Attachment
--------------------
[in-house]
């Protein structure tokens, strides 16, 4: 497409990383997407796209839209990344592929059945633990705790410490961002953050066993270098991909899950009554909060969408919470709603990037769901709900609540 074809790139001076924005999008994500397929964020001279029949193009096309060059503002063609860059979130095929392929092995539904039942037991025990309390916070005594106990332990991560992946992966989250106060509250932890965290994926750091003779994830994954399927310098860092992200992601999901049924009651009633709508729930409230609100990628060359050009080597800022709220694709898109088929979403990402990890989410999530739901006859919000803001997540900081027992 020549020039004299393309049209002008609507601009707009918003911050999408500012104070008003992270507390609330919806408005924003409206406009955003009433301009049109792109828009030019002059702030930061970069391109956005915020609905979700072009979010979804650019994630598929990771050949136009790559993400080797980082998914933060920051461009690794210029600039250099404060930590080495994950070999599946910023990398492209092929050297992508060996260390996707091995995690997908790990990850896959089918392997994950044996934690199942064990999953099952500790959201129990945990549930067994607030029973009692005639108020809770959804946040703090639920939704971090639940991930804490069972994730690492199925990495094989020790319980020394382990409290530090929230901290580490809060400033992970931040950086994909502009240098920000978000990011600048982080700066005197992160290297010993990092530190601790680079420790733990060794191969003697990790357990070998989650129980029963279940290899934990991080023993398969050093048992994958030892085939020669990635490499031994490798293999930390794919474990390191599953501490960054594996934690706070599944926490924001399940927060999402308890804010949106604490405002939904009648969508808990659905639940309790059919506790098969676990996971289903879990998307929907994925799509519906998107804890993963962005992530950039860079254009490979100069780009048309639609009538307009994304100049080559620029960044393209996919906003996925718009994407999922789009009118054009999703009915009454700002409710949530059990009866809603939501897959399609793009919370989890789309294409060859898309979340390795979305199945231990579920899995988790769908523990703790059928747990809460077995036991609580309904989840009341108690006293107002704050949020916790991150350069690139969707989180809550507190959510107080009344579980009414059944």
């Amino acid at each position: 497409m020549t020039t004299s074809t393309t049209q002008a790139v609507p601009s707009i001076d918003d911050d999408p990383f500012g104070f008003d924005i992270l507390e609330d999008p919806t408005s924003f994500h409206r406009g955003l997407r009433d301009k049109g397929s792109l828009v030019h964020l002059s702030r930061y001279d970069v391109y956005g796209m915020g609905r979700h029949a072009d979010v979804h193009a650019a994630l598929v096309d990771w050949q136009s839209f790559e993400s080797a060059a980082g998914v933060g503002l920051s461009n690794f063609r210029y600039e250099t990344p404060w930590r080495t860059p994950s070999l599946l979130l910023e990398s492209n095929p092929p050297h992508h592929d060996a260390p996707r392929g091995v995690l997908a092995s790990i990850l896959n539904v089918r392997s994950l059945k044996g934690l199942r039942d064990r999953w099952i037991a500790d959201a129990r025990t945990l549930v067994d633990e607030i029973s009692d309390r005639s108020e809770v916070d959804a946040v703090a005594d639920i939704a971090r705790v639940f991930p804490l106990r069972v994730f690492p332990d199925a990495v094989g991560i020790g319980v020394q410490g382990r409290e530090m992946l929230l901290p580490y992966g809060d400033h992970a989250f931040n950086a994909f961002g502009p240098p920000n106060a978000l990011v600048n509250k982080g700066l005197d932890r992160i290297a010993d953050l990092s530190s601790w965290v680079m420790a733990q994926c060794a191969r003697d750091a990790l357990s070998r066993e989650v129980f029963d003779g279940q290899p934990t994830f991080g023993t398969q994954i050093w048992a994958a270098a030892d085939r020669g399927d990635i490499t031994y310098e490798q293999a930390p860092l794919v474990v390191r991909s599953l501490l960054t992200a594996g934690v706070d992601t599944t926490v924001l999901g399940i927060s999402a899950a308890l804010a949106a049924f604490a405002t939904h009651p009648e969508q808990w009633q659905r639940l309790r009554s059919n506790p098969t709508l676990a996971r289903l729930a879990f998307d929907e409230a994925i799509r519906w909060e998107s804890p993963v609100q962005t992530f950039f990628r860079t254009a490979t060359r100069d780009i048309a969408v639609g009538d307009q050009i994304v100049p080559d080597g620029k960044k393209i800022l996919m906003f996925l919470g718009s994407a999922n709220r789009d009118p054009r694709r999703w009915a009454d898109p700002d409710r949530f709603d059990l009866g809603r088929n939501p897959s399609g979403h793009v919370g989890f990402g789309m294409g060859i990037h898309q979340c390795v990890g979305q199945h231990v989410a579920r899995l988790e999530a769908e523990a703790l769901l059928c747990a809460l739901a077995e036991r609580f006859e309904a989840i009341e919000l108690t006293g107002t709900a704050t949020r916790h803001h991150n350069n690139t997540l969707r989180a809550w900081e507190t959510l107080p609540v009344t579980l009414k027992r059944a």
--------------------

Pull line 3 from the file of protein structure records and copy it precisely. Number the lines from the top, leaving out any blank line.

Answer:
């Amino acid at each position: 497409m020549t020039t004299s074809t393309t049209q002008a790139v609507p601009s707009i001076d918003d911050d999408p990383f500012g104070f008003d924005i992270l507390e609330d999008p919806t408005s924003f994500h409206r406009g955003l997407r009433d301009k049109g397929s792109l828009v030019h964020l002059s702030r930061y001279d970069v391109y956005g796209m915020g609905r979700h029949a072009d979010v979804h193009a650019a994630l598929v096309d990771w050949q136009s839209f790559e993400s080797a060059a980082g998914v933060g503002l920051s461009n690794f063609r210029y600039e250099t990344p404060w930590r080495t860059p994950s070999l599946l979130l910023e990398s492209n095929p092929p050297h992508h592929d060996a260390p996707r392929g091995v995690l997908a092995s790990i990850l896959n539904v089918r392997s994950l059945k044996g934690l199942r039942d064990r999953w099952i037991a500790d959201a129990r025990t945990l549930v067994d633990e607030i029973s009692d309390r005639s108020e809770v916070d959804a946040v703090a005594d639920i939704a971090r705790v639940f991930p804490l106990r069972v994730f690492p332990d199925a990495v094989g991560i020790g319980v020394q410490g382990r409290e530090m992946l929230l901290p580490y992966g809060d400033h992970a989250f931040n950086a994909f961002g502009p240098p920000n106060a978000l990011v600048n509250k982080g700066l005197d932890r992160i290297a010993d953050l990092s530190s601790w965290v680079m420790a733990q994926c060794a191969r003697d750091a990790l357990s070998r066993e989650v129980f029963d003779g279940q290899p934990t994830f991080g023993t398969q994954i050093w048992a994958a270098a030892d085939r020669g399927d990635i490499t031994y310098e490798q293999a930390p860092l794919v474990v390191r991909s599953l501490l960054t992200a594996g934690v706070d992601t599944t926490v924001l999901g399940i927060s999402a899950a308890l804010a949106a049924f604490a405002t939904h009651p009648e969508q808990w009633q659905r639940l309790r009554s059919n506790p098969t709508l676990a996971r289903l729930a879990f998307d929907e409230a994925i799509r519906w909060e998107s804890p993963v609100q962005t992530f950039f990628r860079t254009a490979t060359r100069d780009i048309a969408v639609g009538d307009q050009i994304v100049p080559d080597g620029k960044k393209i800022l996919m906003f996925l919470g718009s994407a999922n709220r789009d009118p054009r694709r999703w009915a009454d898109p700002d409710r949530f709603d059990l009866g809603r088929n939501p897959s399609g979403h793009v919370g989890f990402g789309m294409g060859i990037h898309q979340c390795v990890g979305q199945h231990v989410a579920r899995l988790e999530a769908e523990a703790l769901l059928c747990a809460l739901a077995e036991r609580f006859e309904a989840i009341e919000l108690t006293g107002t709900a704050t949020r916790h803001h991150n350069n690139t997540l969707r989180a809550w900081e507190t959510l107080p609540v009344t579980l009414k027992r059944a």